Plaintiffs earlier complaints about the lack of cleanliness in one of RCF' s Units, Plaintiff alleges
this counseling request was actually "submitted only as retaliation" for her grievances alleging
gender discrimination. ss Plaintiff maintains that she did not violate any PPS or RCF policies that
would have warranted a legitimate referral to counseling. s9 Plaintiff suffered "emotional
distress, humiliation, embarrassment, [and] loss of self-esteem" as a result of her supervisor's
actions. 60 Accepting all allegations in the Amended Complaint as true, Plaintiff plausibly stated
a retaliation claim under Title VII.
Resp. in Opp. to Second Mot. to Dismiss at 8 (citing Am. Compl. at iii! 27-42).
Moore v. City of Philadelphia, 461 F.3d 331, 340-41 (3d Cir. 2006) (citation omitted).
Am. Comp!. at if 43.
See Moore, 461 F.3d at 341 (3d Cir. 2006) (citation omitted) (finding that retaliation claims do not limit adverse
employment actions to those that "affect the terms and conditions of employment," but also include actions that a
reasonable employee would have found "materially adverse," which means that the employee might have been
"dissuaded from making or supporting a charge of discrimination.")
Am. Comp!. at if 44.
Id. at if 76.
3. Hostile Work Environment
To make out a claim for hostile work environment, a plaintiff must show that: (I) she
suffered intentional discrimination because of her sex; (2) the discrimination was severe or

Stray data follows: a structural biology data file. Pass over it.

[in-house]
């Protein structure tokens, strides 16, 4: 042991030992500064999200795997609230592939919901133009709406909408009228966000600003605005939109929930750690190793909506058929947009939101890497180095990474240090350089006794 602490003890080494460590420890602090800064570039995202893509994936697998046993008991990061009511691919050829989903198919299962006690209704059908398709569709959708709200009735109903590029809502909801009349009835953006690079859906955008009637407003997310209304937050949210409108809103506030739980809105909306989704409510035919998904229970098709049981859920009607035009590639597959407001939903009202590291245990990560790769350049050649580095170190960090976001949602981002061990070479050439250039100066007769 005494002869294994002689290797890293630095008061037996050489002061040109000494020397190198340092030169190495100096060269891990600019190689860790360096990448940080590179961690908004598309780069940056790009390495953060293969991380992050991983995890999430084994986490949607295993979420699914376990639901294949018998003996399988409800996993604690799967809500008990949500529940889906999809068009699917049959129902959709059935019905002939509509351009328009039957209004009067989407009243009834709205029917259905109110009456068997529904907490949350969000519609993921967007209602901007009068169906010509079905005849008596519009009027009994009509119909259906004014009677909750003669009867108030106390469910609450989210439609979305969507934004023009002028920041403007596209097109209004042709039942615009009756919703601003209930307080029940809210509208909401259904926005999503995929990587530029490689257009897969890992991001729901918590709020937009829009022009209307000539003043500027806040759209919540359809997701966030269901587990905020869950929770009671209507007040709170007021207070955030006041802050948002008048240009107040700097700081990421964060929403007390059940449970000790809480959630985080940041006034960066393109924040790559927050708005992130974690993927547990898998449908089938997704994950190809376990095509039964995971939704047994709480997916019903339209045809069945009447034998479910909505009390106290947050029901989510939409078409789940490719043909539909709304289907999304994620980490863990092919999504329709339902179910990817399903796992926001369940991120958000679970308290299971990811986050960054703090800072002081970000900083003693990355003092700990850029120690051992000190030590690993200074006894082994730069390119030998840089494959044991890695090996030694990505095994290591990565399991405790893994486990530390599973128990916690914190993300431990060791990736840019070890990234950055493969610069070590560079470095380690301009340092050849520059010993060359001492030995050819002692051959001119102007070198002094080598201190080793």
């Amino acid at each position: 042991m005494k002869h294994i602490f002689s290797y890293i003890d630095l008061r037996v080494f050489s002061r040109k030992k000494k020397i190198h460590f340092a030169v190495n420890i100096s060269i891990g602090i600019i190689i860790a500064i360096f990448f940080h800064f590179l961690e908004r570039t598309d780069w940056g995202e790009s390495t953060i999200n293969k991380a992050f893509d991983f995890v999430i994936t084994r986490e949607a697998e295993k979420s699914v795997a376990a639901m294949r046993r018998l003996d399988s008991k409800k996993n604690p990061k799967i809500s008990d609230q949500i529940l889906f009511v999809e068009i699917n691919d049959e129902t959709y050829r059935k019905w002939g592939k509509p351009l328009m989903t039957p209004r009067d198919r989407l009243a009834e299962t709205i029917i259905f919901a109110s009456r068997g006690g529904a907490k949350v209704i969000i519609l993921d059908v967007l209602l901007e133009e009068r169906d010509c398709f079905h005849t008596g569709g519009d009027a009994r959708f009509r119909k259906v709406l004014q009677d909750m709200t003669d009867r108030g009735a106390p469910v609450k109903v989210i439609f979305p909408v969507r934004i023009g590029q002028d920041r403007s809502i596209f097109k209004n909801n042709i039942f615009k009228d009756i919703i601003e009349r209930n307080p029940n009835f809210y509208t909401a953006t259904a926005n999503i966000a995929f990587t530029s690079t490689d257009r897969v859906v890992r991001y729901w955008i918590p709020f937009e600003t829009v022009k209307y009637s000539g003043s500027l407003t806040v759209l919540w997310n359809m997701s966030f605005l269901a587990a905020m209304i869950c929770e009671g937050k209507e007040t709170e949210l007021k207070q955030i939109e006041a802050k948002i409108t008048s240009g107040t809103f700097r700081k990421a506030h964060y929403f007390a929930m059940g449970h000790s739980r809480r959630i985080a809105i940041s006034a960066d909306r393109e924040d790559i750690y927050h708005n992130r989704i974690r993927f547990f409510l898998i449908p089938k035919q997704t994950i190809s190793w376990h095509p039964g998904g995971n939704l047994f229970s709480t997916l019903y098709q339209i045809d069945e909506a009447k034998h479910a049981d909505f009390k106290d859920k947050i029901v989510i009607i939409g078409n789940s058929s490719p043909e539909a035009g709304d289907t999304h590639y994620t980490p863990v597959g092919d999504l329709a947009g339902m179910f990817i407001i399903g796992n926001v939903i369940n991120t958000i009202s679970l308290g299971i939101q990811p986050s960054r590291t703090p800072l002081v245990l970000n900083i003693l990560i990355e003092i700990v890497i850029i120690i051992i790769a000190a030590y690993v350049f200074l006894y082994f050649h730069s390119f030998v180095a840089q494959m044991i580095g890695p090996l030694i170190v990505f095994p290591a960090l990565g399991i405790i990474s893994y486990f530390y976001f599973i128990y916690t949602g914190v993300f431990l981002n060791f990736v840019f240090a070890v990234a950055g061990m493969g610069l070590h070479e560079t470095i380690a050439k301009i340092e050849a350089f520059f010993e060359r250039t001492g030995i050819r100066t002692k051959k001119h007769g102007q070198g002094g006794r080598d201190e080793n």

pervasive; (3) the discrimination detrimentally affected her; (4) the discrimination would have
detrimentally affected a reasonable person of her sex in her position; and (5) respondeat superior
liability exists. 61 Defendant contends the Plaintiff fails to allege the second element-pervasive
and regular discrimination. 62
The "severe or pervasive" element requires conduct that is sufficient to "alter the
conditions of the plaintiff's employment and create an abusive working environment." 63
Determining whether a work environment is sufficiently abusive or hostile "must be judged by
looking at all the circumstances, including the frequency of the discriminatory conduct; its
severity; whether it is physically threatening or humiliating, or a mere offensive utterance; and
whether it unreasonably interferes with an employee's work performance."
For example, in Castleberry v. ST! Group, 65 the United States Court of Appeals for the
Third Circuit found that the African American employees' allegations described conduct that
was sufficiently severe or pervasive to state the elements of a hostile work environment claim.
There, the supervisor allegedly used a racially charged slur in front of employees, and in the
See, e.g., Kunin v. Sears Roebuck & Co., 175 F.3d 289, 293 (3d Cir. 1999).
Second Mot. to Dismiss at 9-10.
Moody v. Atlantic City Bd. of Educ., 870 F.3d 206, 214 (3d Cir. 2017) (internal quotation marks and citation
Id. at 1215 (quoting Clark Cnty. Sch. Dist. v. Breeden, 532 U.S. 268, 270-71 (2001)) (internal quotation marks